86 Percent of Chief Marketers Report Missed Revenue and Customer Acquisition Goals Due to Unfilled Functional Leadership Positions and Lack of Expertise
Over half of marketing leaders surveyed worldwide concede they are struggling to effectively execute multi-channel campaigns on both a global and local level, reveals the Chief Marketing Officer (CMO) Council.
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The new CMO Council study, entitled Scaling the Value of the CMO, uncovers gaps, holes and deficiencies across key functional areas in the office of the CMO. As a result, an overwhelming 86 percent of senior marketers believe lack of leadership depth and capabilities has resulted in missed revenue, growth and customer acquisition opportunities.
Underscoring the problem, a surprising one third of senior marketers surveyed by the CMO Council in early 2021 admit lack of resources, capabilities and effective leadership in key functional areas “consistently” impair performance of their team; over half concede this is an “intermittent” problem.
A large number of CMOs (43 percent) admit that it is “very difficult, time consuming and always challenging” to find experienced, proficient and knowledgeable functional leaders and direct reports; a further 40 percent acknowledge that it is “moderately difficult.”
“Most senior marketers say they are challenged by the time it takes to properly recruit and onboard senior functional leaders on their team,” notes Donovan Neale-May, executive director of the CMO Council, which is based in Silicon Valley.
According to Neale-May, more than half of survey respondents say the process takes three to six months and another 15 percent indicate this can take more than six months. “There’s no doubt the office of the CMO could be quickly and effectively fortified with fractional or interim marketing leaders hired on-demand,” he adds.
To this end, the CMO Council is partnering with Chief Outsiders to offer its members on-demand outsourcing of senior marketing talent on a contract or interim basis. The CMO Council has 16,000 members in 10,000 companies across more than 110 countries worldwide. Members collectively control nearly $1 trillion of annual marketing spend. Chief Outsiders manages a large, fractional resource group of CMOs with expertise across industries, functional areas and geographies.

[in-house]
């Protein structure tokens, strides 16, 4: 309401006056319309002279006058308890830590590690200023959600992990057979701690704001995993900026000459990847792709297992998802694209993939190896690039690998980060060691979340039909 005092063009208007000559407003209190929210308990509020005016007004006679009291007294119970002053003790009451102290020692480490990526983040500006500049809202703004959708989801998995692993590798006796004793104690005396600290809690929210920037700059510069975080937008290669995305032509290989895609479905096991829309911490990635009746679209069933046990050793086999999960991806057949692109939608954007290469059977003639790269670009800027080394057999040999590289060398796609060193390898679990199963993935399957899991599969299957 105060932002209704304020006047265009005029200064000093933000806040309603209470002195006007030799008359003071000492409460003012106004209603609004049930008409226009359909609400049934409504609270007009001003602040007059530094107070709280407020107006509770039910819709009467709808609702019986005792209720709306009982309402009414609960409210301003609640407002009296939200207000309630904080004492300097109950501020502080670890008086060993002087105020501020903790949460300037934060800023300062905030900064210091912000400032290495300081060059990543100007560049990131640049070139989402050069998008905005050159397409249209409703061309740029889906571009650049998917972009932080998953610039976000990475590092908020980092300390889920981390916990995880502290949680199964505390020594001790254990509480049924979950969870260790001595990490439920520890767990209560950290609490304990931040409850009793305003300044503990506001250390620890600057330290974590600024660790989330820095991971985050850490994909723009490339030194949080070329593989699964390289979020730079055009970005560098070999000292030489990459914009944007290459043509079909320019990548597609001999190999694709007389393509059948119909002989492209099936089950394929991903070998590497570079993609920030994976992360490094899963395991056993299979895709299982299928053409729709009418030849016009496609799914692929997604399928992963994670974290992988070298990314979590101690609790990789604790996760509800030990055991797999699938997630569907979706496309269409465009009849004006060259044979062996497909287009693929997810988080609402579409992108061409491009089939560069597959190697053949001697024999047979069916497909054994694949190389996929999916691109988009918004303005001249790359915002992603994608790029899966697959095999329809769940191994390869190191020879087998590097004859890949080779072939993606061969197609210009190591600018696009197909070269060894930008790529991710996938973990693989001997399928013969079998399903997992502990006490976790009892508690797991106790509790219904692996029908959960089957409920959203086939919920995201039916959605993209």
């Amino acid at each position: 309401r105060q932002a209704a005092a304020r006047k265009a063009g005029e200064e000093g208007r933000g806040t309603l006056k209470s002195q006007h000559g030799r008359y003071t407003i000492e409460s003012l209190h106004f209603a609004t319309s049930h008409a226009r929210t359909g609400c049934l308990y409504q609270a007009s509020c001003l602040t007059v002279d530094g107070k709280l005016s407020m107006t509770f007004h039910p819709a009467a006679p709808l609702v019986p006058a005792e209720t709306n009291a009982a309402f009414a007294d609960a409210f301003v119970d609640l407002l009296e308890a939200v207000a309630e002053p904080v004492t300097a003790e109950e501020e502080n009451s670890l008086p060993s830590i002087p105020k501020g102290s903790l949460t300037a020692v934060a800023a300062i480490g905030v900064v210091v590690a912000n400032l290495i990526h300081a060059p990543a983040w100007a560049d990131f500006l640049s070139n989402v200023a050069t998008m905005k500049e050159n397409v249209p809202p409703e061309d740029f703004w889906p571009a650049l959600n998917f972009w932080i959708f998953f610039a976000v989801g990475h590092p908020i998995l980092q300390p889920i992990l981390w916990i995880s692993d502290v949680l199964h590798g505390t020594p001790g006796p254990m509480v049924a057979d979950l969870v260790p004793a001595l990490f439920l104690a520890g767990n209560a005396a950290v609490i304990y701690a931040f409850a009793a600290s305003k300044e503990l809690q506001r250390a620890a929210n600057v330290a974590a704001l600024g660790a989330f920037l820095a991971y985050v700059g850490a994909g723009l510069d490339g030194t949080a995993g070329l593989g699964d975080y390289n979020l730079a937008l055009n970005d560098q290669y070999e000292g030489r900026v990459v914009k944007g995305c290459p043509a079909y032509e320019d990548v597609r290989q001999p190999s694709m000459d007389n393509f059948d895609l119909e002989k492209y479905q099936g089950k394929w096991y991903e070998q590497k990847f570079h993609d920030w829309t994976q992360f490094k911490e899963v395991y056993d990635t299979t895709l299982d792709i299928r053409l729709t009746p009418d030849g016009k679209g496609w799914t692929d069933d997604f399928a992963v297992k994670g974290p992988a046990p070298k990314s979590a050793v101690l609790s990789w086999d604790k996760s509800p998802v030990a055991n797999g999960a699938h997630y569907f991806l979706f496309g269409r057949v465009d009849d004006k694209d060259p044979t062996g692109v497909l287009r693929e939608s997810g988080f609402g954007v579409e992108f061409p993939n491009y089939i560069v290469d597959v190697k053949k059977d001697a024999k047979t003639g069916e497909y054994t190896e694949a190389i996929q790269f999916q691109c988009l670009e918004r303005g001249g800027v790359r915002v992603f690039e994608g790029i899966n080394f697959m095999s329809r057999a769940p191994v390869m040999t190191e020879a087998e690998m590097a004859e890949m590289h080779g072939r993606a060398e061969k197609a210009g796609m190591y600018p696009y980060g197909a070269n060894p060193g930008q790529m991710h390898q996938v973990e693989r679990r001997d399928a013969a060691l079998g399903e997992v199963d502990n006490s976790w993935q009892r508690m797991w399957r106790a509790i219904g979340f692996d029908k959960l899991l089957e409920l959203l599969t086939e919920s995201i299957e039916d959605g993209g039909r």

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Findings from the latest CMO Council survey, reveal an overwhelming 93 percent of chief marketers say they have had a “very positive, quite good or favorable” experience using interim marketing leaders. Not one reported a “poor” relationship and only five percent stated it was inconsistent.
While respondents say sourcing permanent employee talent is complex and time-consuming, only about a third of chief marketers have retained experienced contractors or part time staff at the director and above level. Despite leadership gaps and holes, a surprising 41 percent of chief marketers report they have not used contractors, while 25 percent say they are assessing this option or plan to do so in 2021.
Scaling the Value of the CMO research highlighted the five main benefits of using fractional or interim marketing leaders. This included:
- Fast ramp up and time-to-performance
- Proven performers and doers
- Range of competencies and capabilities
- Domain expertise or knowledge
- Added value thinking and leadership depth
“Clearly, CMOs are challenged to fill critical leadership roles, particularly when it comes to using digital marketing technology and actionable data to improve go-to-market strategy, customer targeting, conversion, and ongoing engagement,” notes Art Saxby, CEO, co-founder and principal of Chief Outsiders. “It is gratifying to see that over 90 percent of those surveyed said they had realized a very positive or favorable experience using interim marketing leaders in their enterprise.”
Top five areas where chief marketing officers see gaps, holes and deficiencies in their marketing leadership structures:
- Customer journey, acquisition and conversion
- Segmentation and personalized messaging at scale
- Actioning on customer data insight
- Demand generation and pipeline
- Campaign execution and measurement
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